In People v. Schwartz (1985), 135 Ill. App.3d 629, 482 N.E.2d 104, we observed that the evidence at the pretrial fitness hearing was that although the defendant was suffering from psychogenic amnesia as to what occurred on the day of the offenses with which he was charged, the defendant was entirely lucid on what his lawyer was trying to do for him, he understood the proceedings against him, and he could effectively communicate with his lawyer and make trial decisions, except that he could not cooperate in his defense concerning the amnesic period. We concluded that the defendant was able to understand the nature and purpose of the proceedings against him and to assist in his defense as contemplated under our statute (Ill. Rev. Stat. 1983, ch. 38, par. 104-11(a)), and his inability to recollect the events of the day of the offenses due to his amnesia did not, by itself, warrant a contrary conclusion. The trial court, we held, correctly found the defendant fit to stand trial. People v. Schwartz (1985), 135 Ill. App.3d 629, 639, 482 N.E.2d 104.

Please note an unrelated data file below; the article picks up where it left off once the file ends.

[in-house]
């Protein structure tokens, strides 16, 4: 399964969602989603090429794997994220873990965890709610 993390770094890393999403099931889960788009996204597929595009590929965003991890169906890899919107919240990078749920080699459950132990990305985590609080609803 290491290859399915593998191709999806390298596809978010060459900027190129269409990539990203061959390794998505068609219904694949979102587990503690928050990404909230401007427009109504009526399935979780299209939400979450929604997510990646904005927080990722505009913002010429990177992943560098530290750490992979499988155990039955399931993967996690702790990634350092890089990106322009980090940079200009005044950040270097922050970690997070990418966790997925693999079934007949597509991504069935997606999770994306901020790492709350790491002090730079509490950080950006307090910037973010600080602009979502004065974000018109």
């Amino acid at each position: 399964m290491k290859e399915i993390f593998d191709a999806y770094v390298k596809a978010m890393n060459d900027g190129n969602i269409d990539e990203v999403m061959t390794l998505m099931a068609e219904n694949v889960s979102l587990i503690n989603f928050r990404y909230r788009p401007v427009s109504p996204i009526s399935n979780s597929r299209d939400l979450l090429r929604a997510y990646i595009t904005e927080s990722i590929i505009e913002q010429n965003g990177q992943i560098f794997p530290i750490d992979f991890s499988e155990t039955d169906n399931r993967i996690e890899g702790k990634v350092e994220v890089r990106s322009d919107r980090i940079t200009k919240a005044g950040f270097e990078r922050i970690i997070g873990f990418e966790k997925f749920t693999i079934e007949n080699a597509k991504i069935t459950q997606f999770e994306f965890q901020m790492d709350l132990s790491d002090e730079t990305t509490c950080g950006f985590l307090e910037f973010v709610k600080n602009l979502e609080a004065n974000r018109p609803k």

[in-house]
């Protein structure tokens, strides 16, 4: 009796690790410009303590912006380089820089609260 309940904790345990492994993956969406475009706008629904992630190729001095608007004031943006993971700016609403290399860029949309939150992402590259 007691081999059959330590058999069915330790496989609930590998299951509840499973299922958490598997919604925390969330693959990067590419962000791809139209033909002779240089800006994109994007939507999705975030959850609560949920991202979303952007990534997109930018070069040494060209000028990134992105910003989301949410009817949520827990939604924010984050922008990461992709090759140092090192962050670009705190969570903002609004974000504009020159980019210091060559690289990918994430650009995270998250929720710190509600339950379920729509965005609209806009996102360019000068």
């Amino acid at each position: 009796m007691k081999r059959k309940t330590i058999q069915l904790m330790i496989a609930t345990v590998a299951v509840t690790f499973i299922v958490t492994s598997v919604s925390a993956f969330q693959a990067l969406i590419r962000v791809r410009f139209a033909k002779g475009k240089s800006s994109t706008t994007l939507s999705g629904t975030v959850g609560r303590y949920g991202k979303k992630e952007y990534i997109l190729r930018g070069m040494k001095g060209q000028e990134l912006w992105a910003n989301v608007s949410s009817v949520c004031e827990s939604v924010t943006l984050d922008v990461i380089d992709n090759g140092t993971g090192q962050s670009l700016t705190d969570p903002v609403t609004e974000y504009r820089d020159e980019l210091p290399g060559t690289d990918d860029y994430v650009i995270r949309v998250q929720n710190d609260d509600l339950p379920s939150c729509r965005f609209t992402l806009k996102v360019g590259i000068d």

In Schwartz, the defendant challenged the fairness of the proceedings under the unique circumstances of a defendant suffering from amnesia concerning the events for which he was charged. The question in Schwartz was whether the trial court erred in finding the defendant fit to stand trial after a fitness hearing. The question here, however, is whether the trial court erred in failing to order a fitness hearing sua sponte. We conclude that the instant case is indistinguishable from Schwartz and that Schwartz controls the disposition of the case at bar.